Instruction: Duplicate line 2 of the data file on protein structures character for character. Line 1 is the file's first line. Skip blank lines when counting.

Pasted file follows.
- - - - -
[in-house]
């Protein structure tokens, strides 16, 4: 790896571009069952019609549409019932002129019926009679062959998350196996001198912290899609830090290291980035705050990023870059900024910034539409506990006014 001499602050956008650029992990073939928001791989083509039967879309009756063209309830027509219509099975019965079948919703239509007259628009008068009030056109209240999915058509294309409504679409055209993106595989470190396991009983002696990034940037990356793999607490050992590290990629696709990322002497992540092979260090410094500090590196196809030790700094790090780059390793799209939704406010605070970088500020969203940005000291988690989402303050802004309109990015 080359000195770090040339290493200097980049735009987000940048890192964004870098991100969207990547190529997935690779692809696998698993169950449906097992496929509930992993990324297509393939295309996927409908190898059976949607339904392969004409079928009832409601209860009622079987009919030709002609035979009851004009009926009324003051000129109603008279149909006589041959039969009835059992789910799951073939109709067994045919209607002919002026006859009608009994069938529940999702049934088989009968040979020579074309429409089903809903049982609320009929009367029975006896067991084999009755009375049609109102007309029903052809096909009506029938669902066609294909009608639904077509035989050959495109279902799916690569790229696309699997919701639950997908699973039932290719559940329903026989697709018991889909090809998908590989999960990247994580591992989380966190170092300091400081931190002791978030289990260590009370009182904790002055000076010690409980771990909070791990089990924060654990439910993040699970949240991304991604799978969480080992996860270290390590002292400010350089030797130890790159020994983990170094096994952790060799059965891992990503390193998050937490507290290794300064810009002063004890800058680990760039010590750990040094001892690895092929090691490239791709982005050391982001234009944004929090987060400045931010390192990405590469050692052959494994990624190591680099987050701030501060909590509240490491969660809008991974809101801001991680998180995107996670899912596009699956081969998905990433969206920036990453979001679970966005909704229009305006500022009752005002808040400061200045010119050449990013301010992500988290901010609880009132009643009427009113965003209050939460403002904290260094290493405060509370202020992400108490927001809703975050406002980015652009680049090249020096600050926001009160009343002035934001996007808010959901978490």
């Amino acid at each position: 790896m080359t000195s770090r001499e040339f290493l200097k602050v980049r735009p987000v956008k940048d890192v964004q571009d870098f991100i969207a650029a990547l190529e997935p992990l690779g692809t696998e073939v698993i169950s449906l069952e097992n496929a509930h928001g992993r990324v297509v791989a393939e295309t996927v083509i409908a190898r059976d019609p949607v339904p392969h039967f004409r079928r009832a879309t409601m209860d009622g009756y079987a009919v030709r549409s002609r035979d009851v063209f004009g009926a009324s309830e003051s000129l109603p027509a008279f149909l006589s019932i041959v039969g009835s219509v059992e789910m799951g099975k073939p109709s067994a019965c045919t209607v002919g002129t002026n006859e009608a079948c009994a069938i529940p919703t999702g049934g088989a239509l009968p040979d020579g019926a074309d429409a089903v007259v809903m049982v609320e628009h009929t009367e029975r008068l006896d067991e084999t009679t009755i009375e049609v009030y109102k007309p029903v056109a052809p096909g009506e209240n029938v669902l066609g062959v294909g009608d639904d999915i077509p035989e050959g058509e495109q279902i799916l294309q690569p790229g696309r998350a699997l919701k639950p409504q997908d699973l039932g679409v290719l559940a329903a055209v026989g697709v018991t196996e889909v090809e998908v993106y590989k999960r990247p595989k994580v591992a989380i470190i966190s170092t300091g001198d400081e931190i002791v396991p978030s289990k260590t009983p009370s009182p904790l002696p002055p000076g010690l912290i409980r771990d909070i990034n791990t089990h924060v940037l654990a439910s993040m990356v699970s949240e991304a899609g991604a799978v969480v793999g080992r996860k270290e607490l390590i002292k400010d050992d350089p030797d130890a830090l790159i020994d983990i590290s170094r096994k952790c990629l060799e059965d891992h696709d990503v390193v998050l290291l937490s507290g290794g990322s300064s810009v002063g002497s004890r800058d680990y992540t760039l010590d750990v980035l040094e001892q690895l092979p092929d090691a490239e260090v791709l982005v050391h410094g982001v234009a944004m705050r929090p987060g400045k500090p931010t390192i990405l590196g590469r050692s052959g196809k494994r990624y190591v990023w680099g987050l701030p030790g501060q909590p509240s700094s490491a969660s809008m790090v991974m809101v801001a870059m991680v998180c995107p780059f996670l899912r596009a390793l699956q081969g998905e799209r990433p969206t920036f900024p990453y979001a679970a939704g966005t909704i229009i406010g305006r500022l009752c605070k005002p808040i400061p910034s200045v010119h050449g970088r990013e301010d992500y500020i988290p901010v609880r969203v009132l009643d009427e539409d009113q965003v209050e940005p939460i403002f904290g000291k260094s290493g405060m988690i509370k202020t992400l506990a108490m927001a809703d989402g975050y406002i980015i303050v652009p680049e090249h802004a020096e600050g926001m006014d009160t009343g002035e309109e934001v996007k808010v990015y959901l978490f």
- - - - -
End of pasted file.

């Protein structure tokens, strides 16, 4: 790896571009069952019609549409019932002129019926009679062959998350196996001198912290899609830090290291980035705050990023870059900024910034539409506990006014 001499602050956008650029992990073939928001791989083509039967879309009756063209309830027509219509099975019965079948919703239509007259628009008068009030056109209240999915058509294309409504679409055209993106595989470190396991009983002696990034940037990356793999607490050992590290990629696709990322002497992540092979260090410094500090590196196809030790700094790090780059390793799209939704406010605070970088500020969203940005000291988690989402303050802004309109990015 080359000195770090040339290493200097980049735009987000940048890192964004870098991100969207990547190529997935690779692809696998698993169950449906097992496929509930992993990324297509393939295309996927409908190898059976949607339904392969004409079928009832409601209860009622079987009919030709002609035979009851004009009926009324003051000129109603008279149909006589041959039969009835059992789910799951073939109709067994045919209607002919002026006859009608009994069938529940999702049934088989009968040979020579074309429409089903809903049982609320009929009367029975006896067991084999009755009375049609109102007309029903052809096909009506029938669902066609294909009608639904077509035989050959495109279902799916690569790229696309699997919701639950997908699973039932290719559940329903026989697709018991889909090809998908590989999960990247994580591992989380966190170092300091400081931190002791978030289990260590009370009182904790002055000076010690409980771990909070791990089990924060654990439910993040699970949240991304991604799978969480080992996860270290390590002292400010350089030797130890790159020994983990170094096994952790060799059965891992990503390193998050937490507290290794300064810009002063004890800058680990760039010590750990040094001892690895092929090691490239791709982005050391982001234009944004929090987060400045931010390192990405590469050692052959494994990624190591680099987050701030501060909590509240490491969660809008991974809101801001991680998180995107996670899912596009699956081969998905990433969206920036990453979001679970966005909704229009305006500022009752005002808040400061200045010119050449990013301010992500988290901010609880009132009643009427009113965003209050939460403002904290260094290493405060509370202020992400108490927001809703975050406002980015652009680049090249020096600050926001009160009343002035934001996007808010959901978490």